The BioTHAD® technology uses natural language processing techniques to provide automated monitoring and analysis of internet-based communications and enable the timely detection of disease or bio terrorism outbreak events.
Most emerging infectious diseases and agents of bioterrorism present as nonspecific “flu-like illnesses.” As a consequence, the early detection of disease and biological agents can benefit from the more timely capture and analysis of alternative sources of data instead of waiting for laboratory-confirmed diagnoses. Because syndromic surveillance systems access and analyze data streams not typically available to departments of health, syndromic surveillance has the potential to identify unusual illness patterns prior to definitive diagnoses, allowing health care workers to get a jump on outbreaks. The ability to detect aberrant health related activity using statistical tools that identify unusual spatiotemporal distributions of symptoms can significantly augment traditional surveillance.
A rich source of data for bio-surveillance is the wealth of news articles posted to or available through the web. While widespread availability is a major advantage, the sheer volume of available information and the nuances of natural language used in news articles make this a challenging proposition. The Biovigilance & Threat Assessment Dashboard (BioTHAD®) technology automates the processing of news reports and flags reports of potential interest in a process that includes highlighting or tagging relevant elements within reports and extracting data for subsequent analysis.
The BioTHAD® technology has software agents that can be configured to monitor information sources such as news feeds and medical publications on a daily basis. HTML files are downloaded from designated sites (for example, ProMed Mail, WHO, BBC Health News, CDC Morbidity and Mortality Weekly Reports, The Lancet Infectious Diseases, and BMC Infectious Diseases) and text is extracted from these HTML files, converted to an XML format, and then processed by a natural language processing (NLP) pipeline, developed by KBSI, to extract the relevant information.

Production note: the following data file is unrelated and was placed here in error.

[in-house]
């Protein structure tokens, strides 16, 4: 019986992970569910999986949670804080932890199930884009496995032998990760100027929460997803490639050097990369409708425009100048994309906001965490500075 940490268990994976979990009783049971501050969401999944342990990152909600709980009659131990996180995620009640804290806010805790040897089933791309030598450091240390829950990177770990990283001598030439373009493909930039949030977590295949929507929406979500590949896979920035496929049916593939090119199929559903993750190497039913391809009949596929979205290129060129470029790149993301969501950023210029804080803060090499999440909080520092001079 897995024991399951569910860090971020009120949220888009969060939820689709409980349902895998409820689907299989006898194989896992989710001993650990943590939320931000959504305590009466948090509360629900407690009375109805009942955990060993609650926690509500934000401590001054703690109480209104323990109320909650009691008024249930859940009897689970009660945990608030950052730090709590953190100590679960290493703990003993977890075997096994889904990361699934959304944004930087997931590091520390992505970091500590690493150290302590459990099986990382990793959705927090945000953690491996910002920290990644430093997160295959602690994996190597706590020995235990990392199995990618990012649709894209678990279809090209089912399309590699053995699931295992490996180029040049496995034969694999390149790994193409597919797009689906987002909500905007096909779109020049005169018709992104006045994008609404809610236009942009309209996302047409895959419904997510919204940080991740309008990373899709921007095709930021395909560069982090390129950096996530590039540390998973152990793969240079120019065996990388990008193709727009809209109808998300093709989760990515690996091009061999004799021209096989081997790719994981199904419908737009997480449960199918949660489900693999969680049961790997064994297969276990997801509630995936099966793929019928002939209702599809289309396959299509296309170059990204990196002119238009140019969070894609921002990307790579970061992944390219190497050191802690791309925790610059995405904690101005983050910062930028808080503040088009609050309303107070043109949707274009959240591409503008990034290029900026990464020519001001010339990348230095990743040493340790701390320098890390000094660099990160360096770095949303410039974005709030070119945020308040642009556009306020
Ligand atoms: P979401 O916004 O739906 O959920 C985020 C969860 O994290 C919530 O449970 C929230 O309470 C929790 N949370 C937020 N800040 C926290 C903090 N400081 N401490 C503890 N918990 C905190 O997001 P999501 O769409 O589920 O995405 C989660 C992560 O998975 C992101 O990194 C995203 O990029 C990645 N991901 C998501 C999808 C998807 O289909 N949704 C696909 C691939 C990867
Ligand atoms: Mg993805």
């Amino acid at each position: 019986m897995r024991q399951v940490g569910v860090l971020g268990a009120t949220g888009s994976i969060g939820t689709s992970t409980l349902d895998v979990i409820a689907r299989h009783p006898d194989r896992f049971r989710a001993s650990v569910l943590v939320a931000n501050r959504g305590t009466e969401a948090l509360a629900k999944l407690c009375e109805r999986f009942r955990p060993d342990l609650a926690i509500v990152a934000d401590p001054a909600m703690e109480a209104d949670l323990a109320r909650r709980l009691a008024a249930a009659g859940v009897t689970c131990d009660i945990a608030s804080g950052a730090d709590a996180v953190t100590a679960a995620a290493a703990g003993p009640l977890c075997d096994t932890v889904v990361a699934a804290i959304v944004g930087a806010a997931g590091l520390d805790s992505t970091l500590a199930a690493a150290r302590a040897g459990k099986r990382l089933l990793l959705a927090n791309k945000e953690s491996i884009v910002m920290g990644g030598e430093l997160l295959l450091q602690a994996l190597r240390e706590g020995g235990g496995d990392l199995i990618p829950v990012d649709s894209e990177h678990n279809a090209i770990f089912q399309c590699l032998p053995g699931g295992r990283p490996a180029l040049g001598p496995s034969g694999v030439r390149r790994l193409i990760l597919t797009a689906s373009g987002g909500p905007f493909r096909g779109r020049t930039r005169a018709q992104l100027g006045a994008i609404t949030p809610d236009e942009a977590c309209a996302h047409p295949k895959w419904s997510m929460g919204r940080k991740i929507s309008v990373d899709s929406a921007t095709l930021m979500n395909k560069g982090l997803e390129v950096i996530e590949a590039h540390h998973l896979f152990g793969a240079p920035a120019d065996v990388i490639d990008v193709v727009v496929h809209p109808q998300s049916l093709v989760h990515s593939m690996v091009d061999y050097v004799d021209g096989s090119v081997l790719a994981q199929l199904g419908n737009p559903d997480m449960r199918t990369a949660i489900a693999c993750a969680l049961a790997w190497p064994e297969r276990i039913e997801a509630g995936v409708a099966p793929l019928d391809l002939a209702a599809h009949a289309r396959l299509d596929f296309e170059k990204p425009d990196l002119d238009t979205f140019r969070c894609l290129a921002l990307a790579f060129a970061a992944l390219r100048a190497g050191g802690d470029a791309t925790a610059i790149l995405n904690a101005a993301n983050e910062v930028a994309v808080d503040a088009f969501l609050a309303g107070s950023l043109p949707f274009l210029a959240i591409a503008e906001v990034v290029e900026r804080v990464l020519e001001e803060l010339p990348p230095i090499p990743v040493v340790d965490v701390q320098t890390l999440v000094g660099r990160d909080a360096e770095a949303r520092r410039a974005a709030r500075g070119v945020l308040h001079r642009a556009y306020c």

The main objective of the initial text processing stages is to identify and classify the phrases that may be constituents of event patterns. The text extraction process includes sentence boundary detection, tokenization, part-of-speech tagging, phrase chunking, Subject-Verb-Object (SVO) assignment, clause segmentation and, finally, named entity recognition. The BioTHAD® technology’s named entity recognition module recognizes generic named entities such as Persons, Locations and Organizations.
In the domain event extraction step, the domain concept tagger tags concepts that are domain-specific. The BioTHAD® technology tags key concepts associated with disease and biological events: Diseases, Symptoms, Pathogens, Antibiotics, Location, Date, Outbreak terms, Resistance terms, Victim Type and Severity. Once it has identified domain-specific concepts, the BioTHAD® tool can then more easily extract domain-specific event frames and perform event pattern matching. The event pattern matching component reads all the pre-defined event patterns and compares them with the processed text to find matches. If a pattern is matched, an ‘event’ is generated. The BioTHAD® tool then extracts relevant textual features from the NLP output—features that are generally very domain specific such as noun phrases, disease, date, location, verb phrases, root form of verbs, etc., are extracted to produce a simplified representation of the processed text.
The feature vector is then fed to the frame matcher, which matches incoming feature vectors against a set of predefined event frames or templates that are stored in the BioTHAD® tool database. This step relies on the database repository of event frames that captures disease incidents in news report.